College Atheist Group’s ‘Smut for Smut’ Campaign, Where Bibles Could be Traded in for Porn, Is No More

For years now, I’ve commented on one of the big events held by the Atheist Agenda campus group at the University of Texas at San Antonio.

Every year since 2005, members of the group would set up a table on a well-traveled part of campus and offer pornography in exchange for holy books. They called it “Smut for Smut”:

The point was pretty obvious: the Bible has plenty of sex (and violence and disturbing scenes) in it, so why not make a fair trade?

It was an idea that bothered me when I first heard about it. I didn’t think anyone seeing the campaign would jump at the chance to join the group. I thought it would only draw negative attention. I thought it would make people never want to associate with atheists. I couldn’t figure out who, exactly, the campaign was directed at…

But over time, I grew to appreciate what they were doing. I realized there was value to having a group that’s so in-your-face about the problems in the Bible and willing to discuss their beliefs with people willing to hear them out. Even if the campaign wasn’t for people like me, there were some people who would notice those atheists on campus for the first time and maybe even realize that the Bible wasn’t as good a book as they had been led to believe. They knew the porn was just the attention-getter, not the main focus.

In a way, the campaign worked exactly as they had planned, at least on me. My initial revulsion eventually gave way to saying, “Hmm… maybe they have a point.”

So it’s bittersweet — though probably for the best — to announce that “Smut for Smut” will no longer be taking place at UTSA. The group has softened up and, under new leadership, they’re taking a new approach to campus activism:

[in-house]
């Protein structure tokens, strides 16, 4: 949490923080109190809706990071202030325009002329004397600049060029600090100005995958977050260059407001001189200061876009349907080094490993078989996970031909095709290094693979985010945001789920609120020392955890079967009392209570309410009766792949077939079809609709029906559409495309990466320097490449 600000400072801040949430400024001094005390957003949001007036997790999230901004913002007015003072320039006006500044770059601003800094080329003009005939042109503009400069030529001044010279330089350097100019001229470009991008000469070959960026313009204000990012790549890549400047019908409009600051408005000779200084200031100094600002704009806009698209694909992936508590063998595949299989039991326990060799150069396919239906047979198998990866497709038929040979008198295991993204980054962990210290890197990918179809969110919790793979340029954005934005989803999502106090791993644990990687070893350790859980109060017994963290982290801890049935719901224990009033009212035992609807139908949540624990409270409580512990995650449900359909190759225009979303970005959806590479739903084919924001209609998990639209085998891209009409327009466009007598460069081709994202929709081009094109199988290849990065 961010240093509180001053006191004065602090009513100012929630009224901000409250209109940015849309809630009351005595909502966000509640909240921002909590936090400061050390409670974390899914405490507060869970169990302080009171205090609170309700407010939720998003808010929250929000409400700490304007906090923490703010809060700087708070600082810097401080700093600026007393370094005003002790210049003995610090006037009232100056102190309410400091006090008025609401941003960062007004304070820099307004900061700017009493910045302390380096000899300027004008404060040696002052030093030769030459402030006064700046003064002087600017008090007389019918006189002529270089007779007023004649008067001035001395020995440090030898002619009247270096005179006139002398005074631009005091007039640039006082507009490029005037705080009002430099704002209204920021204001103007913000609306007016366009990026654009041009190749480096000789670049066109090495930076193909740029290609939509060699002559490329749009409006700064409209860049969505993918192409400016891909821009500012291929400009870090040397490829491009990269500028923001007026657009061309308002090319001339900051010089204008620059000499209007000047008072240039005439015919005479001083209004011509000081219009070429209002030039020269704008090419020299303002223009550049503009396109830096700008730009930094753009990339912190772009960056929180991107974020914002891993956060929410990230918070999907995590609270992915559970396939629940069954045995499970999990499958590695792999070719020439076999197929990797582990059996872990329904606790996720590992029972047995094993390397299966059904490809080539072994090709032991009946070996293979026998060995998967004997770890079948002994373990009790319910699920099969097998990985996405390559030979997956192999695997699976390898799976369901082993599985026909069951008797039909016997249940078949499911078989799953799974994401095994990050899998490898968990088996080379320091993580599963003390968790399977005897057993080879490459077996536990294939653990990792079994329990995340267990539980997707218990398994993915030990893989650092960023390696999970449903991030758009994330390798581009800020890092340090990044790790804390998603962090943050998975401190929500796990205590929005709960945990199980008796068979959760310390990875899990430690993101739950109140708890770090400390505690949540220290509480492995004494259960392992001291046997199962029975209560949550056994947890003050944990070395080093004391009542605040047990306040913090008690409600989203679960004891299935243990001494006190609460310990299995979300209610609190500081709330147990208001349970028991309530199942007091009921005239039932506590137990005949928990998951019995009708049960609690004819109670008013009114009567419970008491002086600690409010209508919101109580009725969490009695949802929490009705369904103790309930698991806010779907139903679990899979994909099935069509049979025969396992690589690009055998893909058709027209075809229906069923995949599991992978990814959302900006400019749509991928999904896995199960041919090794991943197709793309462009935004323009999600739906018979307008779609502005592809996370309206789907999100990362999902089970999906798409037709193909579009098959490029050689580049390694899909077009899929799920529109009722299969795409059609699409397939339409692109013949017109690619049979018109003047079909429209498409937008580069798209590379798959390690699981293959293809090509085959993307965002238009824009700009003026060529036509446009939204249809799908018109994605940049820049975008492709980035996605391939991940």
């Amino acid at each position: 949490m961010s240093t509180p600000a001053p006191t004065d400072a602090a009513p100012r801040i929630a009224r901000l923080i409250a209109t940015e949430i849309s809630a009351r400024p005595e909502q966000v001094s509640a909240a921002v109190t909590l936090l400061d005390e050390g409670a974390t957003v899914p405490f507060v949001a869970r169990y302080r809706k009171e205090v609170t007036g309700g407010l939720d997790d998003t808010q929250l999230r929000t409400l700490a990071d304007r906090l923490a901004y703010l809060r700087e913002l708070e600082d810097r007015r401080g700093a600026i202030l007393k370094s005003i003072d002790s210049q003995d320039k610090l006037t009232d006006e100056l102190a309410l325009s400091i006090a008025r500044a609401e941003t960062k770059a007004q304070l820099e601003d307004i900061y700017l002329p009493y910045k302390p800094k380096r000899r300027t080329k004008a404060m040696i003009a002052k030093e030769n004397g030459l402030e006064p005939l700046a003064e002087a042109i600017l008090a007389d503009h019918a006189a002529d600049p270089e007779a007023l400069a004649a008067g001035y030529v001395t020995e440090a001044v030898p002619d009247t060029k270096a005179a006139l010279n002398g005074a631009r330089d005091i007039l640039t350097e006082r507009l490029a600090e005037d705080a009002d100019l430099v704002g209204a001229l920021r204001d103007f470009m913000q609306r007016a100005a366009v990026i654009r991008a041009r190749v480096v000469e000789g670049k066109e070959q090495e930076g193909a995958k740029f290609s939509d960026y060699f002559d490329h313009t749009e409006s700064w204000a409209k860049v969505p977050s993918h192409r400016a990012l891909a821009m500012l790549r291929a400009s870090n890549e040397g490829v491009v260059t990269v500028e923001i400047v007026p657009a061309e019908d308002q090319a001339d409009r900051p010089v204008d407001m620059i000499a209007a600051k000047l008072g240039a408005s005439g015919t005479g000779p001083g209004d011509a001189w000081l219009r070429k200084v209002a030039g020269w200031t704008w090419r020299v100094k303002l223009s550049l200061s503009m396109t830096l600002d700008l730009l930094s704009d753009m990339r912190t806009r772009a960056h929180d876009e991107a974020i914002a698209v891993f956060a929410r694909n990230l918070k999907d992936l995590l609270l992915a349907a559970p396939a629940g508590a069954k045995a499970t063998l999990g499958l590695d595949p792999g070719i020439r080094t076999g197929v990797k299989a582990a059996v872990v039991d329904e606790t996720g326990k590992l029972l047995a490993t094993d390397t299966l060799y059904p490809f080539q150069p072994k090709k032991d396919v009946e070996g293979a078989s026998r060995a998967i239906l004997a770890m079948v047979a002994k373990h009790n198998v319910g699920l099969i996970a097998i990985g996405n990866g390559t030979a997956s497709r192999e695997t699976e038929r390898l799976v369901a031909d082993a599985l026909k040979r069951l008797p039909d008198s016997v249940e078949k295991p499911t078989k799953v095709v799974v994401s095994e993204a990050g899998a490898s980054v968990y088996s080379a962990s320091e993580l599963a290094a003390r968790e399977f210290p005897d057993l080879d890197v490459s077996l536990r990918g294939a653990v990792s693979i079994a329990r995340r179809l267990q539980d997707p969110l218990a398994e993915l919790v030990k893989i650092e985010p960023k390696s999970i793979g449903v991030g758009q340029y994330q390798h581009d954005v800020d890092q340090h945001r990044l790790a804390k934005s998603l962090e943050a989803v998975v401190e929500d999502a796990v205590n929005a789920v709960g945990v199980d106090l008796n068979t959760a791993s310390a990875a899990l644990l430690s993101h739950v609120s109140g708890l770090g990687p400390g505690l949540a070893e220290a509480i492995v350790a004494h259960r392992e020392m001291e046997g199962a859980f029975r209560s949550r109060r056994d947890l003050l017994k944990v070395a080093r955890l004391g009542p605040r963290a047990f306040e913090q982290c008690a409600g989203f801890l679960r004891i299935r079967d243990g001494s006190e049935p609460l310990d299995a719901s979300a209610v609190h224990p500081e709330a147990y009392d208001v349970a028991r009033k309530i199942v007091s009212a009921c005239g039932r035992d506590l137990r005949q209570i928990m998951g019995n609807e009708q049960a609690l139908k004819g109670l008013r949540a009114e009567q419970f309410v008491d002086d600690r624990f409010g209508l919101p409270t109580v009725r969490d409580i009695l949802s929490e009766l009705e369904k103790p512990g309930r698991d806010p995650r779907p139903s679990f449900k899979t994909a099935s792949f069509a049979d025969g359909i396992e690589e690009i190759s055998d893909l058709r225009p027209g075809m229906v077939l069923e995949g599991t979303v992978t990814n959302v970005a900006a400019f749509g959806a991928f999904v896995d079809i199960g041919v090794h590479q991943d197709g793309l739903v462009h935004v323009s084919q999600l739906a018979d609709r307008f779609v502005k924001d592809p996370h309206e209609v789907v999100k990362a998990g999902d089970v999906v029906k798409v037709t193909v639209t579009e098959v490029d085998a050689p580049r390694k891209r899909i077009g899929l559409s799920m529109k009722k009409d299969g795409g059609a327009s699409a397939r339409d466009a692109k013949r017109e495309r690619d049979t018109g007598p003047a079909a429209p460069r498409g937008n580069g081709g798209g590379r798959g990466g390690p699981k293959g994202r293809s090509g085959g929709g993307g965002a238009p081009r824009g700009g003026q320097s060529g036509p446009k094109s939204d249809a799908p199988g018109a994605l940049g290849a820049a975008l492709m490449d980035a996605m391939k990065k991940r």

This semester, Atheist Agenda renamed itself the Secular Student Alliance, one of 402 groups affiliated with an Ohio-based umbrella organization of the same name. The makeover underscores a national trend in which secular humanist groups have been dropping edgy, insult-minded strategies for more welcoming ones.

“We don’t plan on doing (the smut-for-smut campaign) ever again,” said Jacob Schmidt, an officer with the newly formed group. “We encourage conversation, but we did it in the wrong way, just getting a rise out of people. And once you make someone defensive about their beliefs, you’re not going to get through to them.”

“A lot of people would come to meetings but then everyone would go straight to attacking religion,” said Schmidt, a former Atheist Agenda member. “It would really turn people off from the group. People left because we were so aggressive. We wanted to kind of settle down.”

I don’t blame them. The new approach will likely draw in far more members — active, excited, long-term members — than a porn giveaway ever would.

In the meantime, groups who like the “Smut for Smut” idea but find it a little too aggressive for their tastes can always try a “Fiction for Fiction” swap, with classic literature given out in exchange for Bibles and Korans.

About Hemant Mehta

Hemant Mehta is the editor of Friendly Atheist, appears on the Atheist Voice channel on YouTube, and co-hosts the uniquely-named Friendly Atheist Podcast. You can read much more about him here.


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